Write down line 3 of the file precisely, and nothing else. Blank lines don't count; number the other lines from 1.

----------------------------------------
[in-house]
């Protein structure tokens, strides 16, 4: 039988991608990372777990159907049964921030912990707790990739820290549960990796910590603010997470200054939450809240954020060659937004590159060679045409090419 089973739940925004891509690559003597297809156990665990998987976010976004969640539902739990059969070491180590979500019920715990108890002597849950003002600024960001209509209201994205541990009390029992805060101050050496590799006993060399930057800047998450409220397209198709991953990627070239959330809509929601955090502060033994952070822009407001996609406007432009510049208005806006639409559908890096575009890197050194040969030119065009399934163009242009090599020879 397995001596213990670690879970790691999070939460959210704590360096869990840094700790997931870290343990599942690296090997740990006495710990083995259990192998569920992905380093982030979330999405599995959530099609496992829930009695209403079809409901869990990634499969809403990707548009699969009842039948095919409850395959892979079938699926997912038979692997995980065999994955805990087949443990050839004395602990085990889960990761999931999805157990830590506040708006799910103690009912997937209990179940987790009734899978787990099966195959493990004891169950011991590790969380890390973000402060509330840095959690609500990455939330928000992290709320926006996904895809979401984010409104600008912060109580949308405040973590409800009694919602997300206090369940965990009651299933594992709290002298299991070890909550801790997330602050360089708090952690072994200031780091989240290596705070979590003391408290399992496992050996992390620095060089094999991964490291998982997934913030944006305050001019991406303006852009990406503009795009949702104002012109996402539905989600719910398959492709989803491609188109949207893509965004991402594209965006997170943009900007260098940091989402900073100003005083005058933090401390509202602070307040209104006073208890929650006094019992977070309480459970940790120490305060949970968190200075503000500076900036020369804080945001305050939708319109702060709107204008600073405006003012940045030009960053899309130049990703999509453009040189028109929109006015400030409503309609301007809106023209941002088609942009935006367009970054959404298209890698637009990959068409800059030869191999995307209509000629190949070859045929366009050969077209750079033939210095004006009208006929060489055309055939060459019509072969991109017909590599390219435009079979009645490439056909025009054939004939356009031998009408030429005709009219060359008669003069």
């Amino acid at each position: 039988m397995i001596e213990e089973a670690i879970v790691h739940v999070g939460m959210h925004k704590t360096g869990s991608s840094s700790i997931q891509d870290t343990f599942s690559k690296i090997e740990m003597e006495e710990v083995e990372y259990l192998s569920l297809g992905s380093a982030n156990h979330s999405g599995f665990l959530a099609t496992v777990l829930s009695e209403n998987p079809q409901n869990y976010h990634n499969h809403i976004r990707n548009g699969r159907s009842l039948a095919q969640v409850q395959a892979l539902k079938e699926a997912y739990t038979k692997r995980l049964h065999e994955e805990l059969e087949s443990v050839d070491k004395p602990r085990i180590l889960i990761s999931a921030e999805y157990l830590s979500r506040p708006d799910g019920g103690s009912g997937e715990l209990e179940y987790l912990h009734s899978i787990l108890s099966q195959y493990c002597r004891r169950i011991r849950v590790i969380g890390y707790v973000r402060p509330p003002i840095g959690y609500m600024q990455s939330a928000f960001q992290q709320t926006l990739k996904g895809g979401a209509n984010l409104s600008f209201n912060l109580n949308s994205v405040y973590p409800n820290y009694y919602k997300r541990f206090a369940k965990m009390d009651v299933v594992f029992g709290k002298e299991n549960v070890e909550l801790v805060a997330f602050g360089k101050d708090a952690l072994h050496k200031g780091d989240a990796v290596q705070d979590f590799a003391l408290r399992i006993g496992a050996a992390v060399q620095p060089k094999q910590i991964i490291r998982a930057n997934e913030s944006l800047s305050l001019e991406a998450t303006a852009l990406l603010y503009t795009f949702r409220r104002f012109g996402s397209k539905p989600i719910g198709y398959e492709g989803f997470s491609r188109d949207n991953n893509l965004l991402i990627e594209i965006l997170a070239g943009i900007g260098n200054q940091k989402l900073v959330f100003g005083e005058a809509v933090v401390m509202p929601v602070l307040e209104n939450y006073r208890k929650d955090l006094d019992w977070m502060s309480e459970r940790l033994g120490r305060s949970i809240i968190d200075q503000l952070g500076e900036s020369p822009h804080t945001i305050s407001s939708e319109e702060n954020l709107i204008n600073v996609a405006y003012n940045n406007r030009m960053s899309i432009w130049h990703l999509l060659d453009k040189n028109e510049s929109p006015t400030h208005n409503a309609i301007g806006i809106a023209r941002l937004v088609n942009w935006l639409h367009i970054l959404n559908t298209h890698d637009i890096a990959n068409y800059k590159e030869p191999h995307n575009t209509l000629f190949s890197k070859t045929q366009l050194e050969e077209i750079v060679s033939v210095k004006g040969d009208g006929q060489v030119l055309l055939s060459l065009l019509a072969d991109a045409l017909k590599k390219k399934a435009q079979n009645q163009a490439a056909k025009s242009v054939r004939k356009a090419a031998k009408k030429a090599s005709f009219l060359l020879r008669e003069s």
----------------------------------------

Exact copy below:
């Amino acid at each position: 039988m397995i001596e213990e089973a670690i879970v790691h739940v999070g939460m959210h925004k704590t360096g869990s991608s840094s700790i997931q891509d870290t343990f599942s690559k690296i090997e740990m003597e006495e710990v083995e990372y259990l192998s569920l297809g992905s380093a982030n156990h979330s999405g599995f665990l959530a099609t496992v777990l829930s009695e209403n998987p079809q409901n869990y976010h990634n499969h809403i976004r990707n548009g699969r159907s009842l039948a095919q969640v409850q395959a892979l539902k079938e699926a997912y739990t038979k692997r995980l049964h065999e994955e805990l059969e087949s443990v050839d070491k004395p602990r085990i180590l889960i990761s999931a921030e999805y157990l830590s979500r506040p708006d799910g019920g103690s009912g997937e715990l209990e179940y987790l912990h009734s899978i787990l108890s099966q195959y493990c002597r004891r169950i011991r849950v590790i969380g890390y707790v973000r402060p509330p003002i840095g959690y609500m600024q990455s939330a928000f960001q992290q709320t926006l990739k996904g895809g979401a209509n984010l409104s600008f209201n912060l109580n949308s994205v405040y973590p409800n820290y009694y919602k997300r541990f206090a369940k965990m009390d009651v299933v594992f029992g709290k002298e299991n549960v070890e909550l801790v805060a997330f602050g360089k101050d708090a952690l072994h050496k200031g780091d989240a990796v290596q705070d979590f590799a003391l408290r399992i006993g496992a050996a992390v060399q620095p060089k094999q910590i991964i490291r998982a930057n997934e913030s944006l800047s305050l001019e991406a998450t303006a852009l990406l603010y503009t795009f949702r409220r104002f012109g996402s397209k539905p989600i719910g198709y398959e492709g989803f997470s491609r188109d949207n991953n893509l965004l991402i990627e594209i965006l997170a070239g943009i900007g260098n200054q940091k989402l900073v959330f100003g005083e005058a809509v933090v401390m509202p929601v602070l307040e209104n939450y006073r208890k929650d955090l006094d019992w977070m502060s309480e459970r940790l033994g120490r305060s949970i809240i968190d200075q503000l952070g500076e900036s020369p822009h804080t945001i305050s407001s939708e319109e702060n954020l709107i204008n600073v996609a405006y003012n940045n406007r030009m960053s899309i432009w130049h990703l999509l060659d453009k040189n028109e510049s929109p006015t400030h208005n409503a309609i301007g806006i809106a023209r941002l937004v088609n942009w935006l639409h367009i970054l959404n559908t298209h890698d637009i890096a990959n068409y800059k590159e030869p191999h995307n575009t209509l000629f190949s890197k070859t045929q366009l050194e050969e077209i750079v060679s033939v210095k004006g040969d009208g006929q060489v030119l055309l055939s060459l065009l019509a072969d991109a045409l017909k590599k390219k399934a435009q079979n009645q163009a490439a056909k025009s242009v054939r004939k356009a090419a031998k009408k030429a090599s005709f009219l060359l020879r008669e003069s």